I really thought we were going to ace the proposals. We’d saved for rings together, we’d shopped for our rings together, picked them up together, and mutually decided on an approximate timeline. I thought that it might make the actual proposing process easier. At least we both knew that it was coming, and we each knew what the other’s answer was going to be. That seemed pretty major. I worried a bit about the proposals feeling special, and hoped that people would still think our engagement stories were cool. Still, it seemed like it was going to be less stressful, at the very least.
Julie and I each wanted an engagement ring, and we each wanted to be proposed to. Julie suggested that, once we had our rings, we would both know that a proposal was forthcoming and whoever felt moved to propose first, would. I told her that was an amazing plan, and very equitable, and as long as we both understood that I was not ever, ever proposing first, I could see no flaws in its execution.
Since I thought I had managed to avoid the pressure of a perfect proposal by going second, I was unprepared by how stressful waiting to be proposed to was. I wanted to make things as easy as possible for Julie in order to get the perfect romantic memory we would remember for the rest of our lives. In order to honor the wonderful moment she was surely concocting, I felt like I needed to be proposal ready AT ALL TIMES. I could never be cranky, or tired, or uninterested in any casual suggestions from Julie, because this could be the suggestion or the hour or the evening that was going to lead to the pinnacle of our relationship thus far! I couldn’t express displeasure with anything Julie did because I didn’t want to argue or snap at each other and possibly derail her carefully crafted proposal. Or worse, make her rethink the whole idea of proposing to me at all.
Even with all of my careful emotional choreography, I ended up screwing up her first attempt. I was making dinner and we were chatting one random weeknight, and I mentioned casually that in addition to my scheduled Saturday morning shift at the craft store, I had offered to cover someone else’s Sunday afternoon shift as well. Julie reacted to my announcement in a way that I felt was entirely out of proportion to the facts. She freaked out, and raised her voice, and said something to the effect that she had a big problem with how much time my part-time job was taking up. I was really surprised by her vehemence, and I got defensive. Which for me looks like wounded, condescending, and infallible all at the same time. “We made the decision together for me to work part time.” I intoned haughtily. “You had your chance to weigh in. I have responsibilities to them! I have some integrity!”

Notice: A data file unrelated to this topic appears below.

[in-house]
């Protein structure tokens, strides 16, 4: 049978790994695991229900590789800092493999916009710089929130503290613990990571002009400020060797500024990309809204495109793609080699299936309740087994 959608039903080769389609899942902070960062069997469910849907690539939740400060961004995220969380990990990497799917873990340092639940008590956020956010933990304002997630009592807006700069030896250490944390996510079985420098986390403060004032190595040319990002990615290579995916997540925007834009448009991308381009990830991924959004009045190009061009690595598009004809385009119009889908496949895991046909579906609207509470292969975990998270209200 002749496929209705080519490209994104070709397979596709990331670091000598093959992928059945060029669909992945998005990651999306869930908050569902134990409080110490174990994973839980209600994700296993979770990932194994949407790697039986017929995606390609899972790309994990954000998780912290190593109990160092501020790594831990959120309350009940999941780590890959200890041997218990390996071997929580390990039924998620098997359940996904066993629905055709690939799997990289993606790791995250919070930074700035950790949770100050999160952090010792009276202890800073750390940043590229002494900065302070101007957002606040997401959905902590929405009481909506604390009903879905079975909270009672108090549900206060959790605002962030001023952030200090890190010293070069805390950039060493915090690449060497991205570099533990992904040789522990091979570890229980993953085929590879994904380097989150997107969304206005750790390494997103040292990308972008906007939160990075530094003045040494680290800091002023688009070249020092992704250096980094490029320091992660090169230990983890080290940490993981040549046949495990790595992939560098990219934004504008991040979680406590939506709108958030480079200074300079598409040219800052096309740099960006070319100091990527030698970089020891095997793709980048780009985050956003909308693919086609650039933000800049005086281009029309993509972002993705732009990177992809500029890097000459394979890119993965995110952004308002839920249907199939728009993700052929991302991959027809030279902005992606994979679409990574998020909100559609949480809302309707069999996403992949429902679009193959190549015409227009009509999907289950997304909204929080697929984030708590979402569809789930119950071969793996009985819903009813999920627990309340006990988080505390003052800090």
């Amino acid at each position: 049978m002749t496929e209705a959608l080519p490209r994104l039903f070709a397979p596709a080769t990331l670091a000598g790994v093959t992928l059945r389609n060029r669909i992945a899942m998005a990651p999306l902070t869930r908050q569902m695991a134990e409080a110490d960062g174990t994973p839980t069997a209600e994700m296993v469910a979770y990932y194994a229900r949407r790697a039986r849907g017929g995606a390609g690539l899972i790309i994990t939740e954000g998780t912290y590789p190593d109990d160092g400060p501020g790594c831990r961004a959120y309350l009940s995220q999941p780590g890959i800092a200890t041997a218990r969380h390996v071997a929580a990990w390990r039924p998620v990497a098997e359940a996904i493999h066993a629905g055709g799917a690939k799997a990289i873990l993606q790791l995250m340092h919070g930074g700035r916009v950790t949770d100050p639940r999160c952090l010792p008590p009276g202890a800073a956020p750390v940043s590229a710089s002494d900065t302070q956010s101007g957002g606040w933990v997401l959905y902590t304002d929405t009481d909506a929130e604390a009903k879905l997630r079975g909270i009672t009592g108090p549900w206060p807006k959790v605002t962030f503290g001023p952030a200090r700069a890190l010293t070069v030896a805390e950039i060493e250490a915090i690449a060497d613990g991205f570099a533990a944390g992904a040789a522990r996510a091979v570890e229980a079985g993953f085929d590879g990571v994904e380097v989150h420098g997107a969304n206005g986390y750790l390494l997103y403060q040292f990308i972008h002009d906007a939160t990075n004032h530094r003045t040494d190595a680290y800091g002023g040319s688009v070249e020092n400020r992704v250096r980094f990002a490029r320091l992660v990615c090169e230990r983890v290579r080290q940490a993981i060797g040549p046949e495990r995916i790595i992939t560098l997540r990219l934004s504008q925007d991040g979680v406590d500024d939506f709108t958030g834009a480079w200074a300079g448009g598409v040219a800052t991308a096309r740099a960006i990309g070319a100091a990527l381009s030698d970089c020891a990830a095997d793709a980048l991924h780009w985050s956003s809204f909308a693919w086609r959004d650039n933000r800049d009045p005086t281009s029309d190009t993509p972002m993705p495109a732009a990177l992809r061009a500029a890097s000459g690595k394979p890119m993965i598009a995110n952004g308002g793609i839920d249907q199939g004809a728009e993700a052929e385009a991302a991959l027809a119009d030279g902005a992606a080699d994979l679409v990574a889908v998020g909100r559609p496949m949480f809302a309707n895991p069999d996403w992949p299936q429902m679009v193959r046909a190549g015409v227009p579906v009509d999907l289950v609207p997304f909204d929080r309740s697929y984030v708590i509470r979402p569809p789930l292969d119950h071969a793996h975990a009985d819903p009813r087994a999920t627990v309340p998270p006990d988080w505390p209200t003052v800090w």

It was perhaps not our finest moment. Later that evening I learned that Julie was upset because she had reserved an adorable cabin in the mountains for the weekend and had planned to propose after I got off of work on Saturday, then whisk me away to Boulder where we could eat tapas and sunbathe and bask in our recently engaged glow before we came back to share the news with our family and friends. Whoops. We’d worked hard to make proposing this egalitarian process, a mutual decision, to start as we’d mean to go on in our marriage, and yet here we were. Both
feeling pressured and un-empowered.
Julie ended up proposing in the park right by our house where we like to walk with our dog. She packed a picnic with three different kinds of cheese, and bread, and chocolate, and tiny pickles. She had planned an amazingly involved proposal wherein I would take my turn at Yahtzee and roll out my ring along with the dice. In her elaborate picnic packing however, she totally left Yahtzee at the house and ended up wresting my ring out of the pocket of her skinny jeans before she popped the cork out of the split of champagne she had hidden. A year later, I don’t remember what she said to me when she asked me to marry her. I remember her face, and the sunset, and watching the neighborhood teenagers taking prom pictures in the park. I remember drinking champagne out of mason jars until it got too cold to stay outside any longer. Proposals are supposed to be this crazy, romantic, once in a lifetime experience to mark a very important moment. Instead, Julie took an experience we’ve had a dozen times, and made it a special one because she brought together some of our favorite pieces of our normal lives in order to mark a once in a lifetime moment.
We did the best we could planning our dual (dueling?) proposals. But it turned out, proposing and being proposed to wasn’t about the story. It wasn’t even about loving the memory of the event. Some big moments, no matter how you plan for them, are hard. For things that great, joyful,
and huge, you can’t always mitigate the enormity with a good contingency plan. Big decisions come with big emotions, and emotions do not care about your plans. The myth is that the dramatic, surprising, showily romantic, Facebook-ready proposal sets the stage for your gorgeous whirlwind of a show of a wedding. The truth is that proposals are a distinct moment where you and your partner make a life changing decision. And in their uncontrollable hugeness, engagements don’t prepare you for a wedding—they prepare you to be married.